At price P the law of demand states that quantity Q will be demanded. If the price is then reduced to P1, then Q1 will be demanded, so Q–Q1 will be the additional amount demanded. However, in a situation of oligopoly where price as an instrument of competition is less effective, then the demand curve will kink to D1 and the dark area covered by Q–Q2 will be the additional amount demanded. A price reduction in these circumstances is less effective as customers will have been ‘pre-sold’ their existing products through non-price factors like advertising and branding; this is termed ‘non-price competition’.

Income/budget of the purchaser

The ability of the purchaser to buy products and services according to individual income level and purchasing power converts the purchaser’s needs and wants into actual purchasing. The economist refers to this willingness to purchase as ‘effective demand’. For an organizational buyer, the ability to purchase is directly related to budget requirements and constraints set on the purchaser.


Attributes of the product

Demand for a product or service and the price the customer is willing to pay, is related to the attributes of competitive products being offered. Demand for a product is closely related to how the customer perceives the various attributes of competitive products. These attributes include physical/tangible attributes e.g. quality features and packaging, and ‘non-tangible’ attributes, such as brand/corporate image and status.

Tastes of the buyer

Related to attributes, another factor affecting demand is the tastes of the buyer. Although a somewhat nebulous concept, ‘tastes’ are a powerful influence on demand. Changes in taste can give rise to the growth of entirely new markets and the demise of mature ones.

The growth in popularity of hybrid powered cars over recent years is an illustration of changes in taste. However, their demise might be just as rapid as a result of negative publicity surrounding their use e.g. the relatively short range and difficulties of recharging vehicles. ‘Tastes’ can be of an industrial nature such as being associated with variables like emphasis on productivity improvements, quality management and employee care and protection.

Price of other products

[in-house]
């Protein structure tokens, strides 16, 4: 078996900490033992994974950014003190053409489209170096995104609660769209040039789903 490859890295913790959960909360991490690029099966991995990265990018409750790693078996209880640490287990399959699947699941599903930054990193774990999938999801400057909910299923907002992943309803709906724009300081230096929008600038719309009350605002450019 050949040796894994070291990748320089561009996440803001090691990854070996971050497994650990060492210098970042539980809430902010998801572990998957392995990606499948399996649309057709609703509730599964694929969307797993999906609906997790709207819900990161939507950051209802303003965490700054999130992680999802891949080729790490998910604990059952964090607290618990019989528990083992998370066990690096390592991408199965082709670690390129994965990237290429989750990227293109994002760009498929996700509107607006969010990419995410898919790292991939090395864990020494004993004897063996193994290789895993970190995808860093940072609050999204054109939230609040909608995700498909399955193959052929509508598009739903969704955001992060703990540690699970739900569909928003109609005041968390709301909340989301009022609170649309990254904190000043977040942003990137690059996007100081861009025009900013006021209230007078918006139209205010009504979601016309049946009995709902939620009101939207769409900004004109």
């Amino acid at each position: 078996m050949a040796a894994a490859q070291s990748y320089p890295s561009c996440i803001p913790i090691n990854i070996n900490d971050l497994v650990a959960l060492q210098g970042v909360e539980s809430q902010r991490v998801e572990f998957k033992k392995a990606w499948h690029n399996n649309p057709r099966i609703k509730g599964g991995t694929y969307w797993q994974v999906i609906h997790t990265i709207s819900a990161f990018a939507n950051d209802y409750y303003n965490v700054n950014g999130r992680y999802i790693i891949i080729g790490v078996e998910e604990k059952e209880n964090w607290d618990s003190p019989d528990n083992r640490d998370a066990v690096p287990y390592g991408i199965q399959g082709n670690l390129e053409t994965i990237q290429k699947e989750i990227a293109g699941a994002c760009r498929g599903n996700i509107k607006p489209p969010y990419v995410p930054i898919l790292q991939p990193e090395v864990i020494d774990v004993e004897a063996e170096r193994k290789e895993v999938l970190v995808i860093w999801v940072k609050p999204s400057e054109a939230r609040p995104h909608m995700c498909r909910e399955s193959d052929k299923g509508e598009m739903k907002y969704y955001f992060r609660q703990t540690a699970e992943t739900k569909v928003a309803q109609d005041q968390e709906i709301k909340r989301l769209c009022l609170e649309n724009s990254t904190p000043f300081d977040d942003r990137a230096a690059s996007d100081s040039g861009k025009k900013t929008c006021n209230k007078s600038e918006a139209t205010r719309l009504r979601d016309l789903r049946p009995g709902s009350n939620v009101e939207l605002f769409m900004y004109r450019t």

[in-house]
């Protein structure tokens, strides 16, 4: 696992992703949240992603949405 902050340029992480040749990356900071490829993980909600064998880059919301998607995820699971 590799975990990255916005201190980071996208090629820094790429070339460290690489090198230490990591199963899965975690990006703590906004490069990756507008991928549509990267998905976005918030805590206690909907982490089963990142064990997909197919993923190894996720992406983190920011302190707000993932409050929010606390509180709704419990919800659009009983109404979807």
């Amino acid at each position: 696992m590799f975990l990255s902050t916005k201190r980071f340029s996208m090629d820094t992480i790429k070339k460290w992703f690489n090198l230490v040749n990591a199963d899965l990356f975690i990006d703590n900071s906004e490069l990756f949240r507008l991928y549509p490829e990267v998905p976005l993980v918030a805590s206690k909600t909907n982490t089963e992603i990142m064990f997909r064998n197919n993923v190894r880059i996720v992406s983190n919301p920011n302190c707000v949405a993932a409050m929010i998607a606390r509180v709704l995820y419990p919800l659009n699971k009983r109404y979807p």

The price of competitive products is a key area affecting demand. Inevitably buyers tend to consider prices of substitute products when evaluating the effect of prices on demand. However, if the consumer has to spend more disposable income on essential items due to increases in the prices of these items, e.g. food and mortgage repayments, then the consumer’s disposable income demand for other apparently unrelated products can be affected. Clearly, in the case of substitute products, how the price of one item compares to the price of another is central to the selection process of the buyer. In the current recessionary climate this is of heightened relevance as witnessed by increased numbers of price comparison websites.

The time factor

When discussing demand for a product or service, we must consider the time factor, i.e. demand must be specified for a given time period. For example, it is conventional to distinguish between ‘short’, ‘medium’ and ‘long run’ time horizons when discussing demand. Demand can vary over these different time periods. The time period must be explicit when evaluating demand concepts in the context of marketing.

From the perspective of the pricing decision maker, it is essential to assess sensitivity of demand. From discussion of the slopes of the demand curves, the slope of the demand curve indicates what the effect on quantity demanded will be for any given change in price. This effect is referred to as the price elasticity of demand.

Elasticity of demand

Price elasticity of demand means demand for a product is inelastic if consumers will pay almost any price for the product and very elastic if consumers will only pay within a narrow band of prices. Inelastic demand means a producer can raise prices without affecting demand too much, and elastic demand means consumers are price sensitive and will not buy if prices rise too much. A medical cure that will save a person’s life has inelastic characteristics in that the person whose life is at risk will pay anything for the cure, so price is inelastic. However, demand for cars is elastic because if prices rise too much consumers will switch to alternatives like shared lifts or public transport or car hire.

Elasticity can be expressed by:

E =
% change in quantity demanded
% change in any demand determinant


The demand for a product to be responsive, or not, to changes in price can be summarized as a function of:

  • the number and closeness of substitutes;
  • the necessity of the purchase to the buyer;
  • the importance of product performance to the buyer;
  • the cost of switching suppliers.

The number and closeness of substitutes

Of all determinants of price elasticity of demand, this is probably the most important. If the product is in competition with a number of others that are similar in quality, perform similar functions and are being offered at a lower price, then it follows that demand for the lower priced product will be greater.

The marketer can modify price-sensitivity of demand for the company’s products and services by differentiating them from those of competitors. For example, the market can be ‘desensitized’ to differences in price by, say, better quality or improved packaging. Unless a company is in a position to compete and win purely on price, every effort should be made to gain a competitive edge by differentiating products from close substitutes.